These devices possess one two-core cable for both power and communication due to the two-wire design. They have minimal cabling but provide maximum flexibility as the detectors themselves also possess interface points built in for other devices which gives them 80% more capability per detector than current standards.
These can include
analogue signals, call points, relay interlocks and more. Additionally, it
decreases the risk of wiring mistakes as the two-core cable connection has no
specific polarity requirement.
monitoring, interlock and alarm solutions can be efficiently configured
quickly. This makes the system particularly desirable where it is advised to
have multiple detectors at different heights in the laboratory with gas
interlocks, audible visual warnings, and secondary monitoring.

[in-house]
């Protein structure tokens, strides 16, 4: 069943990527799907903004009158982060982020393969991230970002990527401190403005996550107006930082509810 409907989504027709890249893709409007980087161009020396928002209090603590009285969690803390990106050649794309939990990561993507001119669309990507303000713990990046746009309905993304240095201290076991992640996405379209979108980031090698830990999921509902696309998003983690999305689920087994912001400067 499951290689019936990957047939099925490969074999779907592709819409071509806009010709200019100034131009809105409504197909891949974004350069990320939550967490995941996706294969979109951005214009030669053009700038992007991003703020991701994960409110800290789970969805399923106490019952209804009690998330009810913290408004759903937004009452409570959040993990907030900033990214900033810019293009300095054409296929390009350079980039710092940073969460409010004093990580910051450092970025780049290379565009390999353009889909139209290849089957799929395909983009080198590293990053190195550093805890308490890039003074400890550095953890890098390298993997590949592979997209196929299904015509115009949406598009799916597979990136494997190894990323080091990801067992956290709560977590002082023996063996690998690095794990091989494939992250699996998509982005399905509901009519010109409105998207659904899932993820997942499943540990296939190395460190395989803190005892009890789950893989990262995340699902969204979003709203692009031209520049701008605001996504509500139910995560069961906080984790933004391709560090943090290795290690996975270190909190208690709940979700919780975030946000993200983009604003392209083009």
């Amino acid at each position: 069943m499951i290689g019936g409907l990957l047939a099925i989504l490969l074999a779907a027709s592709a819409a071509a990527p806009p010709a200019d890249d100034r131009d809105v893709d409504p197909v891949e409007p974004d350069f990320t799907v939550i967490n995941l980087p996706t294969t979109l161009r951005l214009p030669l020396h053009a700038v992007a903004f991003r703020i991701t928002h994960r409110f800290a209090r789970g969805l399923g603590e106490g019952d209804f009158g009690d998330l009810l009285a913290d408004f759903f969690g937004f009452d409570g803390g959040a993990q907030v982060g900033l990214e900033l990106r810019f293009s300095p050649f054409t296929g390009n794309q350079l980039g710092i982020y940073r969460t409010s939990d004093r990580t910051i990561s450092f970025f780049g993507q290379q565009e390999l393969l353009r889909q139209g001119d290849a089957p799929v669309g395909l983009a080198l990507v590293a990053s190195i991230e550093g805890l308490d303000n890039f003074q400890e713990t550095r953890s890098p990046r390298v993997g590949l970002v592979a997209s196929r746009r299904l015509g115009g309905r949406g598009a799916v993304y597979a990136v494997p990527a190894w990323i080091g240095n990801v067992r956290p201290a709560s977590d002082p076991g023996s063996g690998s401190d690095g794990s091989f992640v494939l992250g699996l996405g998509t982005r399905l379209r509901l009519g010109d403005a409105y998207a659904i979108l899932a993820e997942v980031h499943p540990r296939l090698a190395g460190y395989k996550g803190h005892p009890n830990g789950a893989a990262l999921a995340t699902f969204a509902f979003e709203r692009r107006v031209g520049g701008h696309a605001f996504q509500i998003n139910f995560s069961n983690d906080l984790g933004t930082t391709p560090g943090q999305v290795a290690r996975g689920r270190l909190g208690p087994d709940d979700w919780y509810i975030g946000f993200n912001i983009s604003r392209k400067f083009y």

There are endless
possibilities for devices which can be integrated with the two wire detectors.
The detectors can also be integrated with International Gas Detector’s visual
alarms,10 as audible-only alarms may not provide enough warning (for example in
environments where ear protection is required), to ensure safe working areas.
detectors provided by International Gas Detectors
also boast enhanced product lifetimes. Industry standard lifetimes for oxygen
sensors could only be two years. International Gas Detector’s oxygen sensors
last over five years due to the utilization of new, reliable solid polymer
technologies. Additional advantages include better reliability and accuracy,
ensuring freedom from false alarms.
Each detector on
the system can have its own individual alarms, up to three alarm points within
its measured range. Creating networked pre-alarms and main safety alarms is